Red Cross Disaster Action Team provides essential services throughout county; volunteers needed

Photo Ricardo Tomboc: Disaster Action Team members assess fire damage caused to a 64-unit apartment complex last month. From left: DAT Captain John Hillman, Disaster Responder Robin Pederson, DAT Captain Dr. Ken Witte, and Disaster Responder Kent Behrends.

On Sunday, October 31 a fire broke out in a 64-unit apartment complex. The San Bernardino County Fire Department immediately responded. The fire department was able to confine the damage to a 4-carport area of the building. The fire destroyed three vehicles and severely damaged the building around and above the carports. The four occupied apartments immediately above the carports suffered damage and were “red tagged” by the fire department, which means that they were uninhabitable. The main water lines to the building that ran across the carports were destroyed affecting the entire 64-unit complex. 

The San Bernardino Fire Department requested the American Red Cross to assist residents of the complex.  A crew of four Disaster Action Team (DAT) members arrived within an hour of the call. DAT members assessed the damage and worked with the fire department and the owners of the building, it was determined that plumbers would be able to replace the water pipes and restore the water service by the end of the day. However, the four families that were displaced needed immediate assistance with housing and other basic needs while still at the scene of the fire. During disasters such as apartment fires, Red Cross works with individuals displaced to help them on their path to recovery and volunteers reach out to provide comfort kits that contain food, drink, hygiene items, and accessibility to snacks and water for immediate needs. DAT members were able to immediately assist each of the displaced families.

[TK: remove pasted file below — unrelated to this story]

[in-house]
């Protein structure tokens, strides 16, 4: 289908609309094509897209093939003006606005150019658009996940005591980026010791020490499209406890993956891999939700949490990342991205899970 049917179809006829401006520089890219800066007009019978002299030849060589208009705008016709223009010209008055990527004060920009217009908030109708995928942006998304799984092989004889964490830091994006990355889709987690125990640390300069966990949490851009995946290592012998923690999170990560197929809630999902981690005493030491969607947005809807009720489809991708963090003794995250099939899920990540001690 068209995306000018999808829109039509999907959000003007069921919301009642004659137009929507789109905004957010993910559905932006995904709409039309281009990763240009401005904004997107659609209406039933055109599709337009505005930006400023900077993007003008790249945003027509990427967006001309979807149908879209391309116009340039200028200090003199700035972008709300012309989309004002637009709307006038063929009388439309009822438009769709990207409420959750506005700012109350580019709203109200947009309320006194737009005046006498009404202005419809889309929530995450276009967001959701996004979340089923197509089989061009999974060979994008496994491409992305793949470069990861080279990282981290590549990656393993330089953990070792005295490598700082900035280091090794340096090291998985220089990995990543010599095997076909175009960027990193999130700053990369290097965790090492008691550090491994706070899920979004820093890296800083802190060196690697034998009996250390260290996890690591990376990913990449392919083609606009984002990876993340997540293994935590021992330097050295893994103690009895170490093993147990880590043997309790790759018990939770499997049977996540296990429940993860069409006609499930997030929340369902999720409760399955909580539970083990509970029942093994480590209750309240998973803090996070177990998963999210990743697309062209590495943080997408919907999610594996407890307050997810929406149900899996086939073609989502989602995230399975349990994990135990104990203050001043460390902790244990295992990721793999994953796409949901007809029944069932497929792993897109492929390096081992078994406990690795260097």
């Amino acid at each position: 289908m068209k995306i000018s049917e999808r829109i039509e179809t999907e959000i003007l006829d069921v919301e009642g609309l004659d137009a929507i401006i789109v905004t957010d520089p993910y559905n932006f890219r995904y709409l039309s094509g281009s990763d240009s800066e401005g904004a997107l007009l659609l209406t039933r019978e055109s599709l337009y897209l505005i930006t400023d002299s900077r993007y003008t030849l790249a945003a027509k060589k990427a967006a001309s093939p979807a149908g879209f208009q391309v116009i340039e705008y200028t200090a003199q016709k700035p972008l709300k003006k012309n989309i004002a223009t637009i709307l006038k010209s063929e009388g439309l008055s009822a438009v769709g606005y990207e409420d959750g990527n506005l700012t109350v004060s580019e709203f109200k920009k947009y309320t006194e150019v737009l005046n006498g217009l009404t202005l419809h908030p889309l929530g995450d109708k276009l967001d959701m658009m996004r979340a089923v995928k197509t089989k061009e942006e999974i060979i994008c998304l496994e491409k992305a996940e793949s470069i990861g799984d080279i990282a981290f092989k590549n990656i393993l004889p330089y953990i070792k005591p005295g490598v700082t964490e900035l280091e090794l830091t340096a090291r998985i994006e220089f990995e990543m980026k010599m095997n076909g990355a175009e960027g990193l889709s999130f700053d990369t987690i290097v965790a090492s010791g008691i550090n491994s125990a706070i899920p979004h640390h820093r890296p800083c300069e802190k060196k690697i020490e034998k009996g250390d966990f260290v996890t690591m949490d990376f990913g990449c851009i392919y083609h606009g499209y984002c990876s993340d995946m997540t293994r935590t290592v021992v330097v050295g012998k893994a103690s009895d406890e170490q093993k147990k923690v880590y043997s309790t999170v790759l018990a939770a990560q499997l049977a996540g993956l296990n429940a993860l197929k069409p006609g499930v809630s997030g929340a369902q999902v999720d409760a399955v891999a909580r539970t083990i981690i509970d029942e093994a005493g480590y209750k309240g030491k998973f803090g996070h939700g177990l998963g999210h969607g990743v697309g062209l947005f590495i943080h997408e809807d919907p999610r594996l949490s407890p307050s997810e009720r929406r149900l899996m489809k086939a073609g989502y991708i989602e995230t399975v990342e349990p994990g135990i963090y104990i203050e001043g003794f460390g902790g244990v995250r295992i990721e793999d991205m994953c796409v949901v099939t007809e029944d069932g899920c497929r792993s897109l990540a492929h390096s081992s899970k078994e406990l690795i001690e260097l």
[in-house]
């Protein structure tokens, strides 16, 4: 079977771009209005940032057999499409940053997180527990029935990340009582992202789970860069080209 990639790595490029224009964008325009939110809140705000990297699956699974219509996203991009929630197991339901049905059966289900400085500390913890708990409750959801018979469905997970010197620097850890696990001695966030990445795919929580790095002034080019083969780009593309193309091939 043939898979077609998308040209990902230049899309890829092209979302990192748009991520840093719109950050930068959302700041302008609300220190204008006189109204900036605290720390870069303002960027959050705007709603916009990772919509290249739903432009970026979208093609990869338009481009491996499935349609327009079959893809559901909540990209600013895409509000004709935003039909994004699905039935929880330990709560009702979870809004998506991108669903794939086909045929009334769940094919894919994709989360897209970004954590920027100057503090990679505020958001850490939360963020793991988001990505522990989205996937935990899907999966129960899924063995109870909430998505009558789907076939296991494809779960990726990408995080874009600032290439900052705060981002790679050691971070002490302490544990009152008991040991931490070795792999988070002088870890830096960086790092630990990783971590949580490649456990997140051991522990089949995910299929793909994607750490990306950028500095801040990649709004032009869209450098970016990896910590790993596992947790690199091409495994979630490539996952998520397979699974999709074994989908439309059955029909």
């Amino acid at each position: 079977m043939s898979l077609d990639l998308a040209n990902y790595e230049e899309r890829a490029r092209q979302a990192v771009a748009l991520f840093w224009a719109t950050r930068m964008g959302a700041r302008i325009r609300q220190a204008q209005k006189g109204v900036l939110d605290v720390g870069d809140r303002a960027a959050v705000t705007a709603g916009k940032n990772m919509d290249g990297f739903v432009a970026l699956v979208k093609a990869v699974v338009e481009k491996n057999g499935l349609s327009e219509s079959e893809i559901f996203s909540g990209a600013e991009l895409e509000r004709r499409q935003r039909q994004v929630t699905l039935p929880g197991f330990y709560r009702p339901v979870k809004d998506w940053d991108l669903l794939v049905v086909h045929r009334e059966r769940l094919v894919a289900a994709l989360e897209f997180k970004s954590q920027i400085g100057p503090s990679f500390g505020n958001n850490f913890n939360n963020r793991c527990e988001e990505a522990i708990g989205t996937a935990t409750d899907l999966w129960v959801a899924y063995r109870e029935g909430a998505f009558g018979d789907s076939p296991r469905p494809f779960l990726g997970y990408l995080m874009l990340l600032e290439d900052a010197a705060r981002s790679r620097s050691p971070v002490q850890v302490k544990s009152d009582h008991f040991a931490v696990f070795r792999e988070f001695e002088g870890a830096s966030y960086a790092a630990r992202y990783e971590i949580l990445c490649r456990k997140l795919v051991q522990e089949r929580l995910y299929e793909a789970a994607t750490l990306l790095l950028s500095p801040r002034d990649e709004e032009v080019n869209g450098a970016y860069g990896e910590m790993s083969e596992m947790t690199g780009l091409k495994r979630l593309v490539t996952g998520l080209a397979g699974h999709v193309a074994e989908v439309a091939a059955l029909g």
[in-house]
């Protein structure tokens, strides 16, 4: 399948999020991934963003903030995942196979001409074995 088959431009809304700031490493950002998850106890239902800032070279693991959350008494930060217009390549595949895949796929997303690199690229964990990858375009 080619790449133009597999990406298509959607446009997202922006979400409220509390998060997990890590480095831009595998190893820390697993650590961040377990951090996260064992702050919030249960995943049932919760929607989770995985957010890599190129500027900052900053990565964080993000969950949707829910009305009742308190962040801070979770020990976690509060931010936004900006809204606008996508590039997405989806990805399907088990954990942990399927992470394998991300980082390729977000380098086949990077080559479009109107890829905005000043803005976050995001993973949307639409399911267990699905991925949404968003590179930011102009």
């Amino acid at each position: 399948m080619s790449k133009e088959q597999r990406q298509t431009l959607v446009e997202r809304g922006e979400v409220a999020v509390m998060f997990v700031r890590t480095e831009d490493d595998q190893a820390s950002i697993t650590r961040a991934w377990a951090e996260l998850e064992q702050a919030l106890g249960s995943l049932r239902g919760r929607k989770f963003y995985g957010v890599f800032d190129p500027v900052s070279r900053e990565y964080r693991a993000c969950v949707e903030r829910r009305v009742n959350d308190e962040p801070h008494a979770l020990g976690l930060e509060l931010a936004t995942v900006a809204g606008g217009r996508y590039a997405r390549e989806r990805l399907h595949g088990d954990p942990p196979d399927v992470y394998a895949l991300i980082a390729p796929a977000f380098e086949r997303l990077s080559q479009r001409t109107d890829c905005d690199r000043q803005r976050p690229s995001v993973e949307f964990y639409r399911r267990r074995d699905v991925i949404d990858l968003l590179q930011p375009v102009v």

This is just one DAT call for service, out of the almost 200 calls for service in San Bernardino County in a year. The Red Cross DAT members are all volunteers and are placed on standby for calls for service one week at a time, 24/7! However, the east side of San Bernardino County has experienced a major shortage of DAT volunteers. More trained volunteers are needed to help respond to incidents in our community.

In emergencies such as wildfires or flooding or other incidents that require community members to evacuate, shelters are open at venues where immediate access is available, such as schools and community centers. An emergency shelter requires multiple shifts of volunteers to open and operate, and that is where community members can help.

Existing volunteers like Dr. Ken Witte, who trained as a Disaster Action Team Captain and lives in Lake Arrowhead, respond to various calls for service at all hours of the day and night. Where normally he would take a week off and on-call for the next, Dr. Witte has been on-call 24/7 for over a year! And if anybody knows Dr. Witte, they will know that he loves it – he is a people person with a heart of gold. Dr. Witte is a retired educator and school principal and volunteers for several other organizations as well. 

John Hillman from San Bernardino has been a DAT Captain but is taking a short leave after serving the San Bernardino community for decades but will still respond when the need is dire. John is still involved in disaster preparedness education, disaster emergency sheltering, and extremely active in his community. Robin Pederson from Rialto is assigned to the west side of San Bernardino County but has responded to most of the east side calls with Dr. Witte due to the volunteer shortage. Kent Behrends is a DAT member who lives in Chino and is assigned to the west side of San Bernardino County but will also respond to where the need is. 

Red Cross volunteers are needed. Training is free and available in an online and/or in a classroom setting. The exciting part is that you can be kept busy as much as you like. Local Red Cross volunteers can be deployed across the state and/or the country to assist with various disasters. Transportation, lodging, and meals are all provided. Even if you are not interested in being deployed to a disaster, there are several other areas in which one can volunteer such as biomedical services at blood drives or deploy virtually assisting victims across the nation without ever having to leave your home.  For more information, go to